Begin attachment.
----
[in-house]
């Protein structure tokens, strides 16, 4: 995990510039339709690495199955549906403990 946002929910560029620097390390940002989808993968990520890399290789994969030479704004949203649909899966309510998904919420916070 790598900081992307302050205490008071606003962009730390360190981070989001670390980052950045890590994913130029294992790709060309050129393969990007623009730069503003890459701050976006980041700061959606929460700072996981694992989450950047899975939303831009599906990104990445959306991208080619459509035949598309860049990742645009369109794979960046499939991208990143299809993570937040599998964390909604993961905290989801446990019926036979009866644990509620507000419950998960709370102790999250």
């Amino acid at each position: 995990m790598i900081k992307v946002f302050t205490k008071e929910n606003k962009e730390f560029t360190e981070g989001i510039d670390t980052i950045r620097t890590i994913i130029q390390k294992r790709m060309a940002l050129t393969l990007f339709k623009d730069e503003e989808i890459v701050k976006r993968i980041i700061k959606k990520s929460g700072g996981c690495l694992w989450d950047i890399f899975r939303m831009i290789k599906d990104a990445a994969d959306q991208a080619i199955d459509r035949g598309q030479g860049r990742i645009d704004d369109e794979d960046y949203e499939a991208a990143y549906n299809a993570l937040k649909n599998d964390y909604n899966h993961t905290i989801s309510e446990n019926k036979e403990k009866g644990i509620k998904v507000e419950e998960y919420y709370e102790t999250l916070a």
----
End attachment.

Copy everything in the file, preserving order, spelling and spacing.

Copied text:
[in-house]
């Protein structure tokens, strides 16, 4: 995990510039339709690495199955549906403990 946002929910560029620097390390940002989808993968990520890399290789994969030479704004949203649909899966309510998904919420916070 790598900081992307302050205490008071606003962009730390360190981070989001670390980052950045890590994913130029294992790709060309050129393969990007623009730069503003890459701050976006980041700061959606929460700072996981694992989450950047899975939303831009599906990104990445959306991208080619459509035949598309860049990742645009369109794979960046499939991208990143299809993570937040599998964390909604993961905290989801446990019926036979009866644990509620507000419950998960709370102790999250």
């Amino acid at each position: 995990m790598i900081k992307v946002f302050t205490k008071e929910n606003k962009e730390f560029t360190e981070g989001i510039d670390t980052i950045r620097t890590i994913i130029q390390k294992r790709m060309a940002l050129t393969l990007f339709k623009d730069e503003e989808i890459v701050k976006r993968i980041i700061k959606k990520s929460g700072g996981c690495l694992w989450d950047i890399f899975r939303m831009i290789k599906d990104a990445a994969d959306q991208a080619i199955d459509r035949g598309q030479g860049r990742i645009d704004d369109e794979d960046y949203e499939a991208a990143y549906n299809a993570l937040k649909n599998d964390y909604n899966h993961t905290i989801s309510e446990n019926k036979e403990k009866g644990i509620k998904v507000e419950e998960y919420y709370e102790t999250l916070a």